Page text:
« Reply #17 on: June 01, 2009, 06:10:09 PM »
I think you are jumping to a conclusion.  More calories..yes.  But also more macronutrients across the board -- more to buffer absorption...and a higher volume of liquid.  There is a lot going on there and saying the reason is the calories is jumping to a conclusion.  Another study would be needed to test if it is the calories, the buffered absorption or some other element that we are overlooking.
Actually I thought WM and IM were both isocaloric and isonitrogenous (e.g., they just added sugar and water or something), but I looked at the paper content more carefully and you are right:
Quote
FM and WM were isonitrogenous and WM and IM were isocaloric.
So yes you are right I would like to see then try with also fat-free milk with sugar to get to the same calories to tease out those differences. I know from other studies though that extra calories do cause an increase in AA absorption, but so can extra protein, so yeah, it would be nice to test the contribution of the two independently...

Also I was talking just about milk here, and both fat-free and whole milk have the same amount of casein, but whey and sugar still performs better as a post-exercise drink than just milk, because slow-absorption is a good thing at all other times but not right after a workout, so milk is still good enough but would be even better with no casein, more whey and more sugar.

Post-workout is just a very different situation. It's like for say large amounts of adrenaline and electrical shocks, which are normally not good for your heart, except when you need to restart it in which case they are the best thing to do at that very moment for that particular need.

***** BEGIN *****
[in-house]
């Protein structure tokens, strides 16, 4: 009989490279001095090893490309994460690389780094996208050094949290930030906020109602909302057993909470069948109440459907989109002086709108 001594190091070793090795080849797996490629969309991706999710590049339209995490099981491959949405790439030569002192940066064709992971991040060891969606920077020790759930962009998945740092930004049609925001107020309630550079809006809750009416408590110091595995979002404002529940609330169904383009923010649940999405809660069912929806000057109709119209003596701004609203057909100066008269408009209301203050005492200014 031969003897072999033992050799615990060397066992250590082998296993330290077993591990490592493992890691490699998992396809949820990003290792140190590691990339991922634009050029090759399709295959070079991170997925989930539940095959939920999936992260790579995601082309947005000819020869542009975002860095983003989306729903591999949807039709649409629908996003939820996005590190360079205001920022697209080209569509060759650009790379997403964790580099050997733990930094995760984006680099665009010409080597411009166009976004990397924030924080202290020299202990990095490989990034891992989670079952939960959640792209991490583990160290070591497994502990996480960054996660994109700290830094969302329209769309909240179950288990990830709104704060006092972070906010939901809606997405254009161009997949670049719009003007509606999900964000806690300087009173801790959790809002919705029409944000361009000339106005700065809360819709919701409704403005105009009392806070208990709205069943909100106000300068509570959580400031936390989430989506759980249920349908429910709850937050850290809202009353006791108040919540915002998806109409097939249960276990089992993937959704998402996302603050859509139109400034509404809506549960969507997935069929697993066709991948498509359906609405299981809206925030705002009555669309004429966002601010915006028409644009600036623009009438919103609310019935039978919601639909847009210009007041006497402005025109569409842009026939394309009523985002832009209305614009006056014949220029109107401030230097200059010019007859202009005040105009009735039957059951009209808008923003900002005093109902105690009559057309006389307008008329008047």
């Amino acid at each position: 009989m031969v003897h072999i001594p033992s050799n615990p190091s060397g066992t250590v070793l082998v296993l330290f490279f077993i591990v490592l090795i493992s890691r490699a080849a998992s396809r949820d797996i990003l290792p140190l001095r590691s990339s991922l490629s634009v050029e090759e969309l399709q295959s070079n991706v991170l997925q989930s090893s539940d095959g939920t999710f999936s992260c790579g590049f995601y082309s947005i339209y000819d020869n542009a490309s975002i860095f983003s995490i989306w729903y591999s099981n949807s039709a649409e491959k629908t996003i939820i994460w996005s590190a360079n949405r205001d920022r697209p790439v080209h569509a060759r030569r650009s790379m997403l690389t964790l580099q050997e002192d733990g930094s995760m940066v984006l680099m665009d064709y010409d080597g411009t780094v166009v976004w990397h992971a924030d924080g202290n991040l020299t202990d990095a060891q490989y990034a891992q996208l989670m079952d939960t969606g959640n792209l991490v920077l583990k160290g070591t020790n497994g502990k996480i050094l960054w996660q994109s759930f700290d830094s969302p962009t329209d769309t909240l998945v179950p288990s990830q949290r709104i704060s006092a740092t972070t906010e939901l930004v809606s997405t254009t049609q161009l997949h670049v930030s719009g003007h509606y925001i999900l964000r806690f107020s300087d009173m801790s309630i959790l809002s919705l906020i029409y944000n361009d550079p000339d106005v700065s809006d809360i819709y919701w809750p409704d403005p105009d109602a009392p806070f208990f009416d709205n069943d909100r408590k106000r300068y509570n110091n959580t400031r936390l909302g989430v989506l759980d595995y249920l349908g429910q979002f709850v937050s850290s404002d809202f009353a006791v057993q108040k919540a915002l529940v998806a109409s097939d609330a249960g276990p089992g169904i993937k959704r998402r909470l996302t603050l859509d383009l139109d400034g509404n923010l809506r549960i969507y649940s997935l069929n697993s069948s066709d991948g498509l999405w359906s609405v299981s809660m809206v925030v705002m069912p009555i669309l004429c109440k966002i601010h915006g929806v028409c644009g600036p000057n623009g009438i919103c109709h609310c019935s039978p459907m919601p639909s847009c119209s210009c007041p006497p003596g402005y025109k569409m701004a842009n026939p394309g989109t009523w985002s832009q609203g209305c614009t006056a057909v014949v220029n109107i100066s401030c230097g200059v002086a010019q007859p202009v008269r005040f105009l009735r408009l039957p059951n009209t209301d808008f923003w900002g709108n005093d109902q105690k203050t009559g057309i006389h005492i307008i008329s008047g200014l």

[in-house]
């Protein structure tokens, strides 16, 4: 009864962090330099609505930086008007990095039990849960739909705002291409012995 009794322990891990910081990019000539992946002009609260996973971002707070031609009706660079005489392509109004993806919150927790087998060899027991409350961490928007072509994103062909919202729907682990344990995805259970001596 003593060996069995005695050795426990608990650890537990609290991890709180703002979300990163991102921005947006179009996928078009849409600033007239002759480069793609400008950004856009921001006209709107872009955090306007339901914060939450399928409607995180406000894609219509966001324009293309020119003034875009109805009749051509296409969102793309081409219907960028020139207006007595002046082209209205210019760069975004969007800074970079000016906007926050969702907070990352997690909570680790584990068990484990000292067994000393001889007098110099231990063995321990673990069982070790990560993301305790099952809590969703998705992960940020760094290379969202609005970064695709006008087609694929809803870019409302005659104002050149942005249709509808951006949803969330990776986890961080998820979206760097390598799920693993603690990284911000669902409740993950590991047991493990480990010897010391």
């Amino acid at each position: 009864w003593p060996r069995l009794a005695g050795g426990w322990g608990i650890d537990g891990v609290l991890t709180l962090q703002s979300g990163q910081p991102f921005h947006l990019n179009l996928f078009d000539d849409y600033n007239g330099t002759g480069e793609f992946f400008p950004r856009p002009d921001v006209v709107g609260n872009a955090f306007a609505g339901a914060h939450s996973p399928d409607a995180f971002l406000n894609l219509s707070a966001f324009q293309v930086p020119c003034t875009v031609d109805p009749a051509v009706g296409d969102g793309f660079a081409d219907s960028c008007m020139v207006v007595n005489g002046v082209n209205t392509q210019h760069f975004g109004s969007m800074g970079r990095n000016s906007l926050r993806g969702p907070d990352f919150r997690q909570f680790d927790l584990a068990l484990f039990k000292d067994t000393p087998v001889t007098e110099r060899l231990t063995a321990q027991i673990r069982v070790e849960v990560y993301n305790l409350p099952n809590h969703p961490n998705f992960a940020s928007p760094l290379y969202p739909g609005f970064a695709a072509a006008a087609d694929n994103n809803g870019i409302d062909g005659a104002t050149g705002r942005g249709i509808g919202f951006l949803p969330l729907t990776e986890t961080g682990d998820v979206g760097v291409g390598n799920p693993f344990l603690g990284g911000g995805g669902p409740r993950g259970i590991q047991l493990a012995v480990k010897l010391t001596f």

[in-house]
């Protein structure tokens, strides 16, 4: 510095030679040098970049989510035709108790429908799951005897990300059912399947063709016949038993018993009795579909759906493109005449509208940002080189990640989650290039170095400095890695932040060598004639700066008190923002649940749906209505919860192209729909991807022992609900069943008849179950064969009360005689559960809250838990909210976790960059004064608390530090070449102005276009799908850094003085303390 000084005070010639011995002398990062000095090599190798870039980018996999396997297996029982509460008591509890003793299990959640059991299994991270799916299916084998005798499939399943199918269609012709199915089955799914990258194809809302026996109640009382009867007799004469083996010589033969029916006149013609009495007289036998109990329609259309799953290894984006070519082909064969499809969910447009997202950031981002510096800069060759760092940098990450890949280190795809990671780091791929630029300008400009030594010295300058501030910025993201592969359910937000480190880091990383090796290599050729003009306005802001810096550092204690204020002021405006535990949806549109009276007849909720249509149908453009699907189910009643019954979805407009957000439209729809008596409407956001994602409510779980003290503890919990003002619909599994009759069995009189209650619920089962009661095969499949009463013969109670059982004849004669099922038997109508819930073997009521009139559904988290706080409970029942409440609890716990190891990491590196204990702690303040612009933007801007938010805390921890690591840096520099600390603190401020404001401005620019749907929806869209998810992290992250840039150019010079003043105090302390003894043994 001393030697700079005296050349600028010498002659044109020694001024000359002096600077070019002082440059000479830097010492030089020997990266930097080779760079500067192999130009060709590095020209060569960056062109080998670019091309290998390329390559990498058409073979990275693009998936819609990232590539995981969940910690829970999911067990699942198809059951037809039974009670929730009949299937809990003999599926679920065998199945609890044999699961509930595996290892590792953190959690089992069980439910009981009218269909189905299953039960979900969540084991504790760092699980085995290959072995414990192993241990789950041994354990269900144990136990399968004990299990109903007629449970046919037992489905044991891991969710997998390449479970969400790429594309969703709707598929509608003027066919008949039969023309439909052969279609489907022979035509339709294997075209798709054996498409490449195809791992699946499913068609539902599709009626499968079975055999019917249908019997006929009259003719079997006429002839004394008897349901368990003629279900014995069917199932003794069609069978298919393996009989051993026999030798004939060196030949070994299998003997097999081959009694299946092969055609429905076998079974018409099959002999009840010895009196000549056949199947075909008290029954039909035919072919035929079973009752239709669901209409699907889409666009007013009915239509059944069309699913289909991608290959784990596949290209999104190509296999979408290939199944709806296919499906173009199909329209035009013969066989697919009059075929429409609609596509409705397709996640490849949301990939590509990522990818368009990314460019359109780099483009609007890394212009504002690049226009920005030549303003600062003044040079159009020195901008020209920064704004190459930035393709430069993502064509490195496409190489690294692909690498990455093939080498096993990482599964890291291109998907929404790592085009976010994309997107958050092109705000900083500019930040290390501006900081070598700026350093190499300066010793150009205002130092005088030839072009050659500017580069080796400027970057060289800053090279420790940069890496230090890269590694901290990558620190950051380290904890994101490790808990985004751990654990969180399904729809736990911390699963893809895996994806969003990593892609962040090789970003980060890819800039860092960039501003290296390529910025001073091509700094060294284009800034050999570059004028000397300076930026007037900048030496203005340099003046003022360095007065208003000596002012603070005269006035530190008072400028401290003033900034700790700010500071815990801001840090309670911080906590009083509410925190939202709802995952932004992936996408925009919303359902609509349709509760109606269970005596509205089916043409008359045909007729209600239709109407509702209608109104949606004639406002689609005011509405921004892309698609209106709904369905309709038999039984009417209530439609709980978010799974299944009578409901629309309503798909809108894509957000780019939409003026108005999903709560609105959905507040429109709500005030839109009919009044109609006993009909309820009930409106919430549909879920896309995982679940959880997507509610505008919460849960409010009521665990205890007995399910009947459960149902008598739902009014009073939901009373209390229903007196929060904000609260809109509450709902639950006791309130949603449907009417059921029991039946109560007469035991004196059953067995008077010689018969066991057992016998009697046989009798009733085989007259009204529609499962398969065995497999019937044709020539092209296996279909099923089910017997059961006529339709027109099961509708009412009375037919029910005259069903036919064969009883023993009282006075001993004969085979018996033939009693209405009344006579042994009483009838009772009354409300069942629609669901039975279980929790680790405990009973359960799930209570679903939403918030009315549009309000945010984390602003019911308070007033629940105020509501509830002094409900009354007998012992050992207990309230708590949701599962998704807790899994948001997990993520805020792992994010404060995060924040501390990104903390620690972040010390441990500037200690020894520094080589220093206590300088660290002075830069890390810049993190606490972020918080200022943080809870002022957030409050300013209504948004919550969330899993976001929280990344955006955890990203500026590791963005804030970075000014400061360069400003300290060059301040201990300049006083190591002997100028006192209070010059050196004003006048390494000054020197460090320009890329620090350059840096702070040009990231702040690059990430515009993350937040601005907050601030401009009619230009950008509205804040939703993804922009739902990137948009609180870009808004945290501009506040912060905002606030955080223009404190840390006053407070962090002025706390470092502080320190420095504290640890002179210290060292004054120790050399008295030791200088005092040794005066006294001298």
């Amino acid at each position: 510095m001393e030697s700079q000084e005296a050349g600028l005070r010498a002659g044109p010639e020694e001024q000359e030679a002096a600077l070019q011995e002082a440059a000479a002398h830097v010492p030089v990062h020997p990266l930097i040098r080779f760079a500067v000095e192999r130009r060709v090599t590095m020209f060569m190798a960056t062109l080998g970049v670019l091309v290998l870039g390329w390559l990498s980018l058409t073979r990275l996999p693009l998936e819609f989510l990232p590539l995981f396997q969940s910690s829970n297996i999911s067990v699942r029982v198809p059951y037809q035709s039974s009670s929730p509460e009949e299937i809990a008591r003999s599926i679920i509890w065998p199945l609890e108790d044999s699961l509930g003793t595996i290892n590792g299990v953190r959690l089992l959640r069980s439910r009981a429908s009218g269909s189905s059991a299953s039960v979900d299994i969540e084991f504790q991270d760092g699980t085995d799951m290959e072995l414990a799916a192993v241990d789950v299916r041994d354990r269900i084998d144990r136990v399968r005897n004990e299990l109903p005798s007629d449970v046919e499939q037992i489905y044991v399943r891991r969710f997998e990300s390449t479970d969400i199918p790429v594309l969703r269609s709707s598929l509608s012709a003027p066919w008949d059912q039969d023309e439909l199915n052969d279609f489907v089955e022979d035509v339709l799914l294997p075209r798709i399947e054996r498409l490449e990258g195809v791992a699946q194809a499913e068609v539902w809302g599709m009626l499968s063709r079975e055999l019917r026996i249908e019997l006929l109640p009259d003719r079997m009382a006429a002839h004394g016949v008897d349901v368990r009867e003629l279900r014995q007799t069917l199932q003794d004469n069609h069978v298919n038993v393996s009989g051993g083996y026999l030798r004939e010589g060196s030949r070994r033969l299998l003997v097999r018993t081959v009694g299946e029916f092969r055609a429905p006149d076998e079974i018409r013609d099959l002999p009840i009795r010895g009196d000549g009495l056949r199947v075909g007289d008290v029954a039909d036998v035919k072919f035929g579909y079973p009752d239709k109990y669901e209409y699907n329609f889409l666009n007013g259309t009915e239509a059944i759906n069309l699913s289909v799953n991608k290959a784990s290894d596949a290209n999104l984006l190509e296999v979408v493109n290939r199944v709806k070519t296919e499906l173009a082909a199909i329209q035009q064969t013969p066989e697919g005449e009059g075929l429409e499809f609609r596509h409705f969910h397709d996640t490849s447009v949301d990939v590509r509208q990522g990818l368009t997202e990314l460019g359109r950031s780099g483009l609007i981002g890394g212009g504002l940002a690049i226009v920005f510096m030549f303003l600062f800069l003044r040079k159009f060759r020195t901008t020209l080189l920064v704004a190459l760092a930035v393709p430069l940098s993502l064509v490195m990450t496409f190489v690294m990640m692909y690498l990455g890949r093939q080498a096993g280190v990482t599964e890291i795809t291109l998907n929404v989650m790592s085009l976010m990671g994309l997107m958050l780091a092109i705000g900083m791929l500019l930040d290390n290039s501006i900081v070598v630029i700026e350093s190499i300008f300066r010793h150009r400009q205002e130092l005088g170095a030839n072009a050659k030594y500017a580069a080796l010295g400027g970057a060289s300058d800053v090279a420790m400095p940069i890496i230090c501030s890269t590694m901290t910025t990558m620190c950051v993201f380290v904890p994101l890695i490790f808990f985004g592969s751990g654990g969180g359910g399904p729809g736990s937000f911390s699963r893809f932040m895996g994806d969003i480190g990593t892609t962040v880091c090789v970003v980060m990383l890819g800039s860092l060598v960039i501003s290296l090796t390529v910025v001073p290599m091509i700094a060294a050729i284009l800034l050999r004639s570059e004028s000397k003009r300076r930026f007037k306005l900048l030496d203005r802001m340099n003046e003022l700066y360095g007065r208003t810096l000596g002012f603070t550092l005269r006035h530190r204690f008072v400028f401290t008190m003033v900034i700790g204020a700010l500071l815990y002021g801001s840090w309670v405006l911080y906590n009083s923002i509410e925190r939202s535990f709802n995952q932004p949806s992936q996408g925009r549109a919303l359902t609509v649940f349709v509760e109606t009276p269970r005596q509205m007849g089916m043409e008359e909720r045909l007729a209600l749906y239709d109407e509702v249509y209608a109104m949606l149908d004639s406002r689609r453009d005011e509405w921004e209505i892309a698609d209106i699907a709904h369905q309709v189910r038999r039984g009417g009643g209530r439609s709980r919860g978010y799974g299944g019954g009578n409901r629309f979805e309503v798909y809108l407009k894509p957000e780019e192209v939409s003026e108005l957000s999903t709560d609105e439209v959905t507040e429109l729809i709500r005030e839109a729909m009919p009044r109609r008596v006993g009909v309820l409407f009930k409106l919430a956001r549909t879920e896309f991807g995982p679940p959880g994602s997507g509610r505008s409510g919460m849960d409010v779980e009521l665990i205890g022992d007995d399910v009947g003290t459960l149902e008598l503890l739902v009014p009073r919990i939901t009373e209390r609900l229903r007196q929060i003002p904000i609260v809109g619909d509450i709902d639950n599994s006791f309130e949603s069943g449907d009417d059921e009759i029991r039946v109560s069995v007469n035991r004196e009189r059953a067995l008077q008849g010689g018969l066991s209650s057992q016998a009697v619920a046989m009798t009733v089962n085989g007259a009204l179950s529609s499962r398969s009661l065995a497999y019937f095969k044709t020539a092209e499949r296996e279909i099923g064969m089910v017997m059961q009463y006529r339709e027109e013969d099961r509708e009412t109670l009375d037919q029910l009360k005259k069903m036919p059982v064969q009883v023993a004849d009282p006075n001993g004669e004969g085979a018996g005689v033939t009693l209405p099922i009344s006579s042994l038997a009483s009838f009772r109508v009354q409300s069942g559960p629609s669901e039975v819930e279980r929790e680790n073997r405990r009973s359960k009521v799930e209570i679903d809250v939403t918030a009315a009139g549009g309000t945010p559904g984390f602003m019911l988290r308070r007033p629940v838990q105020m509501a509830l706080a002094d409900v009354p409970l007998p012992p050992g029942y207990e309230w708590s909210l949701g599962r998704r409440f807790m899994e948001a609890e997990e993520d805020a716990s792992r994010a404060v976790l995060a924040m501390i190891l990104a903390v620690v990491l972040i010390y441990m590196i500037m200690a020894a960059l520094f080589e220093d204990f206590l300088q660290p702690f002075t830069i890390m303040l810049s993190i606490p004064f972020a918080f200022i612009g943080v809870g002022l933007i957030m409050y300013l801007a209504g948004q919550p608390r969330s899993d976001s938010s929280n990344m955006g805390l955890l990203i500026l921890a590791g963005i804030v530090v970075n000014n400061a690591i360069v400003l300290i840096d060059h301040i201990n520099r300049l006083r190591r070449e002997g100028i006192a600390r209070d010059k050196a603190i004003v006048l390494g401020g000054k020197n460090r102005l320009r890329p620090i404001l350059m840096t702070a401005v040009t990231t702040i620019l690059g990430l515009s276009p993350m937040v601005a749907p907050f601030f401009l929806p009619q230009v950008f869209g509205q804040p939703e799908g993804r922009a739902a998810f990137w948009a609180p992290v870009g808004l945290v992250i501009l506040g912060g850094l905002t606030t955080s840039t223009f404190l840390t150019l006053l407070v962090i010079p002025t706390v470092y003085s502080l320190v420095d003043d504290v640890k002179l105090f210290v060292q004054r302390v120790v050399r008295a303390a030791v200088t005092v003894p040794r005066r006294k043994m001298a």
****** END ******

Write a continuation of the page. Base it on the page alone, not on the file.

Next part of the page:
Fast absorption is good for immediately during a workout...but JUST fast proteins (i.e. Whey) just give you a spike...the real power is unleashed when you have slow proteins to provide a slower, more prolonged elevation of blood AA levels.  This is cited left and right through the literature - but for convenience I will just recite what I have posted above.

http://www.pubmedcentral.nih.gov/articlerender.fcgi?artid=2569005
Quote from: Brian D Roy
the elevation in blood amino acids was slower and remained elevated for a more prolonged period, providing a more sustained delivery of amino acids for skeletal muscle protein synthesis.

PWO IS different but not THAT much different.  The spike of blood AA levels is great for the immediate effects that are caused when coupled with sugar but for a more pronounced benefit you really want the slow proteins in there for the prolonged delivery of AA.

Lets draw a comparison of recovery to a war-torn nation.  After a major battle if there is a huge influx of funds it is great for the initial rebuilding process...but if the spike of funds suddenly ends you aren't really seeing a major benefit.  If, after a major battle, there is a huge influx of funds followed by a long prolonged period of wealth then the nation can more adequately recover and become stronger than before (supercompensation).  (This may not be an airtight analogy but it should help someone else who isn't as good at reading physiology papers.)
I think the problem is that you didn't follow some of those nested references deep enough.

All the evidence you are referring to is just for normal meals with no exercise involved. 

For example, in the paper you quote multiple times in your post, the statement is just taken from this [2] paper, specifically:
[2] http://www.ncbi.nlm.nih.gov/pubmed/12730415
which is just about postprandial aminoacid intake, which is a big word for "after a meal". It's just saying after a meal you have more sustained release and uptake with slower absorption, which should be no surprise to you. But again it's completely different for post-workout with its exercised-induced increased uptake, and a timeframe where 'time-released' simply doesn't matter at all and is clearly inferior to fast-release.